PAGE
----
Young doctors face a high risk of burnout because of excessive and prolonged emotional, physical and mental stressors from their work. Who is responsible for improving their health and wellbeing – government, employers, colleagues, or the young doctors themselves?

by Ye Li, 6th Year Medicine, University of Auckland

Burnout is the development of exhaustion, depersonalisation and low professional efficacy.[1] In New Zealand, the prevalence of burnout in medicine is up to 50%[2]. Burnout creates mental and physical health problems, suboptimal work performance, and compromised patient care.

From my observations, burnout is a multi-faceted issue which is perpetuated by governmental, employer, collegial, and individual influences, through a downstream effect. Recognising and accepting that burnout is a real and detrimental issue amongst doctors is crucial. In order to implement targeted interventions, it is important to understand the influences behind the emotional, physical, and mental factors which cause young doctors to burnout. As burnout is the cumulative result of all the above factors, everyone is responsible for improving the health and wellbeing of young doctors.

Governmental policies and funding influence doctors’ progression to burnout. Affordability of fewer positions in hospitals increases workload and time pressure for those employed. This is exacerbated by insufficient funding for primary and preventative healthcare, which overburdens the hospital inpatient and outpatient system. One example I commonly see is clinics running over time due to insufficient allocated time for each patient, leading to frustration and patient dissatisfaction. At which point, patients are perceived as become objects of burden rather than individuals. Its influence extends to the wellbeing of other healthcare professionals, as suboptimal attitude from doctors can have a domino effect on their interaction with others. Alteration of governmental policies and funding can be instrumental in improving the health and wellbeing of young doctors. Provision of funding for stress management and burnout prevention workshops is also warranted.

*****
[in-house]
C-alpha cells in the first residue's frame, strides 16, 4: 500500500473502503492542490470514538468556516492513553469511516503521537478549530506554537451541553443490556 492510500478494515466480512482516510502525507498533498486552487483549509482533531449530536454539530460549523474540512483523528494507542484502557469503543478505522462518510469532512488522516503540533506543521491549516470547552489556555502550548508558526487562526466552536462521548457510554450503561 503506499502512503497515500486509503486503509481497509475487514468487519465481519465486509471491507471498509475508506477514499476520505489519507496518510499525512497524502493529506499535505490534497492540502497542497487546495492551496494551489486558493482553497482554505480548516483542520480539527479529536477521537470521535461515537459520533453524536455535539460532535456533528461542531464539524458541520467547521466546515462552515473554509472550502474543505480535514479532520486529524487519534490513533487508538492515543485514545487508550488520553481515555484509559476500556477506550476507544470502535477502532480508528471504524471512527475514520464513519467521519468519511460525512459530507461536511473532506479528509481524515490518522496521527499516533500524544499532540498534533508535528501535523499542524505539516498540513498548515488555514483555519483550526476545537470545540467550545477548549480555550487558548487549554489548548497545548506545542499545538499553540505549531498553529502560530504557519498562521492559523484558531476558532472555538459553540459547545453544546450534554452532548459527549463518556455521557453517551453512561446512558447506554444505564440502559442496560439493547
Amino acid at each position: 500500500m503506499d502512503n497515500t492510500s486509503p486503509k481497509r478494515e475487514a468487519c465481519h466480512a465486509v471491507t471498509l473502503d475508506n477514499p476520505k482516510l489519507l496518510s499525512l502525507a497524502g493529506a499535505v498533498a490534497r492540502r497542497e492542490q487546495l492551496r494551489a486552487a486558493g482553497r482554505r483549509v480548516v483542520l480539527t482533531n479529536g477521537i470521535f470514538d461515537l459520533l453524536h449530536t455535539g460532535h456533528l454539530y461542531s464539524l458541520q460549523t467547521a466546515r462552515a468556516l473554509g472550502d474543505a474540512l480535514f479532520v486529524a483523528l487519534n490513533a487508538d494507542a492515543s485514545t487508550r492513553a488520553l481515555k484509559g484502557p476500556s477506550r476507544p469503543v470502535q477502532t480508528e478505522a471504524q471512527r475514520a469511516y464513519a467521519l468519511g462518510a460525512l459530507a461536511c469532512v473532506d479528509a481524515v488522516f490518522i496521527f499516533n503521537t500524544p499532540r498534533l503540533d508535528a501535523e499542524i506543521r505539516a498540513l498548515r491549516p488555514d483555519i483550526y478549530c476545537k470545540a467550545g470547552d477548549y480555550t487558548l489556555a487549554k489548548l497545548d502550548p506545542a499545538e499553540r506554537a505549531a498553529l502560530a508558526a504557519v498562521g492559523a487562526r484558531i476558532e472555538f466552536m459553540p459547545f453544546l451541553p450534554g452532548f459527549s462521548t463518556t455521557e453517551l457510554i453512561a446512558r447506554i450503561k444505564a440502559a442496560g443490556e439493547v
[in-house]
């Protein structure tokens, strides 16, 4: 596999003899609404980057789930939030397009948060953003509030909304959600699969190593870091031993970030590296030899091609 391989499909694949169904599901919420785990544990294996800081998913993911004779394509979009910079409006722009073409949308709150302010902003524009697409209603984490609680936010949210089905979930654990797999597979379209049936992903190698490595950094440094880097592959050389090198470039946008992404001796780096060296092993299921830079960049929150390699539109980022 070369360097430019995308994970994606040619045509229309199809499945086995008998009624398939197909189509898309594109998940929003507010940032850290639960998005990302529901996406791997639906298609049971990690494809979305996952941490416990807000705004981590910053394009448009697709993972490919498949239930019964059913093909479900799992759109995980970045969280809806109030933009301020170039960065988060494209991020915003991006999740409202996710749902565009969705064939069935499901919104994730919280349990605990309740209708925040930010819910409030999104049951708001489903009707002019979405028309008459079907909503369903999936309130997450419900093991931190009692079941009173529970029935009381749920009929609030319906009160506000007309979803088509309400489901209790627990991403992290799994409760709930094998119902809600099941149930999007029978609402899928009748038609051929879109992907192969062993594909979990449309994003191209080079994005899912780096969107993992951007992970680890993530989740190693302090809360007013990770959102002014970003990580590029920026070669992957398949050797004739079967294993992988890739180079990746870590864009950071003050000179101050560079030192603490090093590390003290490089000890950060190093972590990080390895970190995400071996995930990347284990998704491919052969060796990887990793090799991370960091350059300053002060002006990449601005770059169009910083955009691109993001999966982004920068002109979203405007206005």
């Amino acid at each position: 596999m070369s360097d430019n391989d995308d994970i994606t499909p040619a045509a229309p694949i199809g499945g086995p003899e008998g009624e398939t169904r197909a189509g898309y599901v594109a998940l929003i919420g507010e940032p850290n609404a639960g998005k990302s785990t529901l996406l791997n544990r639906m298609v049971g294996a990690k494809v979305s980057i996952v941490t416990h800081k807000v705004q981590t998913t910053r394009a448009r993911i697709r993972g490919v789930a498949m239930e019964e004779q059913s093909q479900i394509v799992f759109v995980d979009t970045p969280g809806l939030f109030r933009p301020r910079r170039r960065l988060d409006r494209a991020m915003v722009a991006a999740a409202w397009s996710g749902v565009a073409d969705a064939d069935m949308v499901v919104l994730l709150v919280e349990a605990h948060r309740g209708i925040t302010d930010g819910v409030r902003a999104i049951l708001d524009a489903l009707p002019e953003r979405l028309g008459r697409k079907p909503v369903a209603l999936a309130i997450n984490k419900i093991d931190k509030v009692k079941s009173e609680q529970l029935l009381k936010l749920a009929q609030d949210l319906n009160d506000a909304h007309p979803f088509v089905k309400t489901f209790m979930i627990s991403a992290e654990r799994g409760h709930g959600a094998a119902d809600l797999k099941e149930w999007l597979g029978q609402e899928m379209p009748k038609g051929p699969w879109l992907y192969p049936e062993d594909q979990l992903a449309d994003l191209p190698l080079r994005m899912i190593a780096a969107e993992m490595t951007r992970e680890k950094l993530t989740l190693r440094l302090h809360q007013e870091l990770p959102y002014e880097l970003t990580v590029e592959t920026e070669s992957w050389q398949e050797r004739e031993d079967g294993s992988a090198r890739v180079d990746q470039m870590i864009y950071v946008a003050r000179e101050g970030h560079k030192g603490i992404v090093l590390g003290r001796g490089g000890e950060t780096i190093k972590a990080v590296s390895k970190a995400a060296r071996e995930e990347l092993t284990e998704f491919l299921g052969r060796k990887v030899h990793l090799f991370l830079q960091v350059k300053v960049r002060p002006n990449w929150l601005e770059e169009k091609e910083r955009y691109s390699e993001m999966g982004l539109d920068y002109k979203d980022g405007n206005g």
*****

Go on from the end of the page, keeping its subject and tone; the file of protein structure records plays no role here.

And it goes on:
Employers have the potential to exert stressors. Although likely a flow-on effect from the insufficient funding, rosters implemented by employers can generate stressors. The long stretch of working days with multiple days of extended working hours without a chance to recuperate no doubt serves as a physical stressor which contributes to burnout. Anecdotally, young doctors are often frustrated by imperfections in the hospital system, creating an emotional stressor that negatively impacts their health and wellbeing and interactions with patients. Tension between employers and young doctors can be resolved by clear communication, through identification of reversible gaps in the system. Effective communication can facilitate the implementation of workplace changes that will benefit employers themselves, young doctors, and patients.

Young doctors spend much of their time at work, and may spend more time with colleagues than family and friends. Colleagues may either perpetuate or halt progression to burnout, tilting the balance in the positive or negative direction. Cynicism amongst colleagues and senior doctors may propagate progression towards burnout. As colleagues are often going through similar stressors, residence in a constantly negative environment can transmit such feelings onto one another. Multiple stressed individuals self-propagate the negative working environment, leading to burnout for all members of the multidisciplinary team. Senior doctors can improve young doctors’ health and wellbeing, through provision of mentorship. I always find that consulting seniors/mentors during times of hardship helps me to cope and acquire skills to prepare for and combat future challenges.